Authors: Eka Paatashvili, Gayane Sahakyan (MoH, Armenia), Svetlana Grigoryan (MoH, Armenia)

The recent COVID-19 crisis has shown how social media can be used successfully for community engagement and emotional support, as well as for providing the latest global evidence. Yet, we also see how it can be used as a tool to spread unverified rumors and misinformation about COVID-19, fueling fear around a vaccine that is still under development. Dr. Tedros Adhanom Ghebreyesus, Director-General of the World Health Organization (WHO), called for taking urgent measures to address the “coronavirus infodemic”, which compromises outbreak response efforts and increases public confusion about who and what information sources to trust. Indeed, these communication platforms have the power to influence individuals’ perceptions about immunization in general, their confidence in different vaccines, and willingness to get immunized.

The increasing risk of social media misinformation has led some countries and decision-makers to initiate activities to deal with the myths and rumors on social media, alleviate anxiety, and restore public confidence in vaccination. Monitoring social media offers countries the advantage of hearing the concerns of communities in real-time and enabling them to address the issues when they first present themselves. Recent examples from Ireland and Denmark[1] demonstrate that engaging and observing the HPV-related information consumed by parents on YouTube and Facebook can be used to enhance HPV-communication strategies.

Armenia is one of the pioneers among neighboring countries that has initiated social media monitoring to respond to misinformation from the anti-vaccination movement in a more accurate and timely manner. In 2015, the Ministry of Health of Armenia assigned a pediatrician from the Immunization Unit of the National CDC to track Facebook posts and conversations particularly among anti-vaccination groups and different groups of parents to observe the attitudes and concerns towards vaccination. The pediatrician also participated in Facebook discussions and worked one-on-one with the administrators of closed groups to share evidence-based information on immunization.

The frequency and intensity of Armenia’s social media monitoring was scaled up in 2017 when the HPV vaccine was introduced, with the MoH adding a second specialist with media communication experience. The two-person team continued identifying frequently asked questions regarding the HPV vaccine and immunization in general, responding quickly with factual messages and observing trends in vaccine awareness and confidence. The results from the media monitoring were successfully used by the MoH to prepare press releases and other vaccine-related public information and to tailor a communication strategy for the HPV vaccine.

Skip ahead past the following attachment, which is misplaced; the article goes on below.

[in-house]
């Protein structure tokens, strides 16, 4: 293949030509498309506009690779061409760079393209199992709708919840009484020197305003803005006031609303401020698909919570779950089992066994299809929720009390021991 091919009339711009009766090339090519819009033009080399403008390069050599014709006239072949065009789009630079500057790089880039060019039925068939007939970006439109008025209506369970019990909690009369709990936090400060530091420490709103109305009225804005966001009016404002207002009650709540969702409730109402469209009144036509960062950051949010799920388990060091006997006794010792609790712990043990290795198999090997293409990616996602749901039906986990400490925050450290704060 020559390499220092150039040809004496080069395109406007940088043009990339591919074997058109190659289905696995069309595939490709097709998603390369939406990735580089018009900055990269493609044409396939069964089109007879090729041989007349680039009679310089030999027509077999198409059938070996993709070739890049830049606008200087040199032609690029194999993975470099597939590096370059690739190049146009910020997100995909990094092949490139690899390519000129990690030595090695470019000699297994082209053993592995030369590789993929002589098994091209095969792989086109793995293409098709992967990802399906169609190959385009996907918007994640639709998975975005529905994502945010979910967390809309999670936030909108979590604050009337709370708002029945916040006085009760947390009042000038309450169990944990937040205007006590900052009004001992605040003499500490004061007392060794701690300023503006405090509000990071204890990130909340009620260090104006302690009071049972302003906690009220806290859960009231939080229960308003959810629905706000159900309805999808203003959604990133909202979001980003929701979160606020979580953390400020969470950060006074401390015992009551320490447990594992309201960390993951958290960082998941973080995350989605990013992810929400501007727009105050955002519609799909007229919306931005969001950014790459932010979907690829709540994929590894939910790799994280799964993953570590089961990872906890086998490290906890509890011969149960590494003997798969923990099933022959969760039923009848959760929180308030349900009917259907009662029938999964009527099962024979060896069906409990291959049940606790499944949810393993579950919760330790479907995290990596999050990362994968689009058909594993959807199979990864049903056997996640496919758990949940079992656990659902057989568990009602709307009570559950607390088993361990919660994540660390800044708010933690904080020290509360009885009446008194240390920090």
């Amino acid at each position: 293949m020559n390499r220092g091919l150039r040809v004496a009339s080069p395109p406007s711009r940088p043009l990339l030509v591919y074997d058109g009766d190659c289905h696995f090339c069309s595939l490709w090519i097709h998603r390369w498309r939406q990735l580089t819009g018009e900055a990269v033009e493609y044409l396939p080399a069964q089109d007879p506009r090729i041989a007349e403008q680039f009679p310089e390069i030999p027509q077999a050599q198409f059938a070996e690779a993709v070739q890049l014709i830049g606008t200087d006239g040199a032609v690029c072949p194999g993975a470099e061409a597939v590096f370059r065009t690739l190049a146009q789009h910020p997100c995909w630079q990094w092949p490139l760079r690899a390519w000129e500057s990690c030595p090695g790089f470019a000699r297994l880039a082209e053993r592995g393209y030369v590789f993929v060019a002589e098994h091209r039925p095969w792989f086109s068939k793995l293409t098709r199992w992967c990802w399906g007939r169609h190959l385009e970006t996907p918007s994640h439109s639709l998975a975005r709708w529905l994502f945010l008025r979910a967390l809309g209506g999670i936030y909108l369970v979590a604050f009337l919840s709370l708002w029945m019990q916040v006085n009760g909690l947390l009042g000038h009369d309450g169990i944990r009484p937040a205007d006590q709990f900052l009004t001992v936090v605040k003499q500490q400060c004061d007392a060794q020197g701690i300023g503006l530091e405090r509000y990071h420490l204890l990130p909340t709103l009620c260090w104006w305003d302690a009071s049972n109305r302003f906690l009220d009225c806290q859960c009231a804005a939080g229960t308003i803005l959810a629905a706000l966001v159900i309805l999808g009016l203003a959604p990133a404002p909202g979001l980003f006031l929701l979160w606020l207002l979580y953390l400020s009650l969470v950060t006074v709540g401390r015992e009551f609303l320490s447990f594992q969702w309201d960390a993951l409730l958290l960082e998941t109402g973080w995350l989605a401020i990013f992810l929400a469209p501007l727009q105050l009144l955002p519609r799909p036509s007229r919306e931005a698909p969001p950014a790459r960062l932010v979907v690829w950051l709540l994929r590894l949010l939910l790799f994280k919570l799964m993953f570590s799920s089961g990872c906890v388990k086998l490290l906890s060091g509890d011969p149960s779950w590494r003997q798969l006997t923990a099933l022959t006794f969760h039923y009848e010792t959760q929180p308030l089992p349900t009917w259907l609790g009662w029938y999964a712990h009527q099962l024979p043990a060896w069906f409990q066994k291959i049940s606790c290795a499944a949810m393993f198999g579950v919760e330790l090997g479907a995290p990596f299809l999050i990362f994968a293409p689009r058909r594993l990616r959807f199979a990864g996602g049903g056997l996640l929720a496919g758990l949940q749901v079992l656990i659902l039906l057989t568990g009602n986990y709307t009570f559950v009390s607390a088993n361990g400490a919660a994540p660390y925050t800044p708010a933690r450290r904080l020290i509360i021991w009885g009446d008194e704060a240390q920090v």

The MoH now operates two online platforms for immunization. One is the official website for the National Immunization Program – – which consistently publishes evidence-based information, current regulations, and decisions about vaccines and vaccine-preventable diseases. The MoH also established the Facebook group “Everything about Vaccinations” to gain more publicity and lead facilitated interactions. The Facebook group hosts discussions, led by medical experts, on various immunization-related topics with thousands of participants engaged in learning about the benefits of immunization and other factual information from experts.

Monitoring social media has allowed the MoH to better understand the audiences and “hot” topics of concern related to vaccines. The team responsible for monitoring these platforms regularly examines and compiles the most frequently asked questions, myths, and rumors, and then work closely with the Ministry’s communication specialists to craft appropriate and relevant responses. They also provide recommendations to decision-makers on the development of targeted interventions and tailored communication strategies. Social media monitoring was particularly helpful in allowing the MoH to quickly react to different myths and misinformation before and during the introduction of the HPV vaccine.

Armenia still uses simple methods for social media monitoring that involve time-consuming manual data collection and analysis. The country would benefit from implementing international approaches and automated systems to achieve greater accuracy and completeness of results. Although modern technologies provide robust data and are less time-intensive, they require high technological skills and are costly. In order to make significant improvements to social media monitoring, the MoH of Armenia will need to increase staff capacity and allocate additional resources.

Armenia’s experience can be considered by other countries, especially small ones, that plan to initiate social media monitoring strategies for the first time. These countries can start small by manually monitoring social media platforms and gradually increase the intensity once the skills are established, rather than postponing its use while waiting for the implementation of sophisticated systems. As the rumors and myths on the safety and effectiveness of a new COVID-19 vaccine continue to affect the public perception, it is critical that countries proactively leverage the advantages offered by social media monitoring to increase population awareness and generate positive attitudes before the vaccine is introduced.

This blog was published with permission from LNCT. The original version found here:

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